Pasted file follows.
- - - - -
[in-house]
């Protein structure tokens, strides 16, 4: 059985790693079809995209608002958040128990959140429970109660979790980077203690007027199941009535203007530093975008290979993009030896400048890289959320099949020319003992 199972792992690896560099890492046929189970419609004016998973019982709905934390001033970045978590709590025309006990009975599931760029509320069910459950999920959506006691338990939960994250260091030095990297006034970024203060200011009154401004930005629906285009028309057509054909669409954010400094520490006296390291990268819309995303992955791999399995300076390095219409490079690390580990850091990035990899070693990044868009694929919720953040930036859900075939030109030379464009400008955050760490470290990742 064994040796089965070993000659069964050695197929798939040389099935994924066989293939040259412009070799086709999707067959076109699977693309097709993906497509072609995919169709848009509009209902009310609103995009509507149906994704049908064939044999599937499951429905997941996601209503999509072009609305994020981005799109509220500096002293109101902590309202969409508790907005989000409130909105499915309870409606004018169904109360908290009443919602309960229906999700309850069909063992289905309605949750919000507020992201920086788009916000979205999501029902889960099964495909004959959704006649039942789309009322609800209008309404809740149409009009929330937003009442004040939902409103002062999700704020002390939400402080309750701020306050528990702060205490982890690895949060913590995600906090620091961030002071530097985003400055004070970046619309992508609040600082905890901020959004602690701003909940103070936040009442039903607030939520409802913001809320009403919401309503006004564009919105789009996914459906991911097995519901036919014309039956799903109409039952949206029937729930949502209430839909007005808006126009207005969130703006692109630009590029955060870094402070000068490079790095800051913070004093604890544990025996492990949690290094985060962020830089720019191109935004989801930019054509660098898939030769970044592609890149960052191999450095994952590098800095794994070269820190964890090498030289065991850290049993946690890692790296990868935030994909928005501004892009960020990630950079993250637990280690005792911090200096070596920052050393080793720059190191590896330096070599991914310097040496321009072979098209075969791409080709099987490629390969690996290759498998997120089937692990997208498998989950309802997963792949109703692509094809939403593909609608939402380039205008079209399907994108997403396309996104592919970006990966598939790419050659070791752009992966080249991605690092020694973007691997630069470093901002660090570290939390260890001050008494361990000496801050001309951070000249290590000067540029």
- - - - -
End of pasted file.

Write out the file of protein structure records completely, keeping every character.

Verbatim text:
[in-house]
């Protein structure tokens, strides 16, 4: 059985790693079809995209608002958040128990959140429970109660979790980077203690007027199941009535203007530093975008290979993009030896400048890289959320099949020319003992 199972792992690896560099890492046929189970419609004016998973019982709905934390001033970045978590709590025309006990009975599931760029509320069910459950999920959506006691338990939960994250260091030095990297006034970024203060200011009154401004930005629906285009028309057509054909669409954010400094520490006296390291990268819309995303992955791999399995300076390095219409490079690390580990850091990035990899070693990044868009694929919720953040930036859900075939030109030379464009400008955050760490470290990742 064994040796089965070993000659069964050695197929798939040389099935994924066989293939040259412009070799086709999707067959076109699977693309097709993906497509072609995919169709848009509009209902009310609103995009509507149906994704049908064939044999599937499951429905997941996601209503999509072009609305994020981005799109509220500096002293109101902590309202969409508790907005989000409130909105499915309870409606004018169904109360908290009443919602309960229906999700309850069909063992289905309605949750919000507020992201920086788009916000979205999501029902889960099964495909004959959704006649039942789309009322609800209008309404809740149409009009929330937003009442004040939902409103002062999700704020002390939400402080309750701020306050528990702060205490982890690895949060913590995600906090620091961030002071530097985003400055004070970046619309992508609040600082905890901020959004602690701003909940103070936040009442039903607030939520409802913001809320009403919401309503006004564009919105789009996914459906991911097995519901036919014309039956799903109409039952949206029937729930949502209430839909007005808006126009207005969130703006692109630009590029955060870094402070000068490079790095800051913070004093604890544990025996492990949690290094985060962020830089720019191109935004989801930019054509660098898939030769970044592609890149960052191999450095994952590098800095794994070269820190964890090498030289065991850290049993946690890692790296990868935030994909928005501004892009960020990630950079993250637990280690005792911090200096070596920052050393080793720059190191590896330096070599991914310097040496321009072979098209075969791409080709099987490629390969690996290759498998997120089937692990997208498998989950309802997963792949109703692509094809939403593909609608939402380039205008079209399907994108997403396309996104592919970006990966598939790419050659070791752009992966080249991605690092020694973007691997630069470093901002660090570290939390260890001050008494361990000496801050001309951070000249290590000067540029």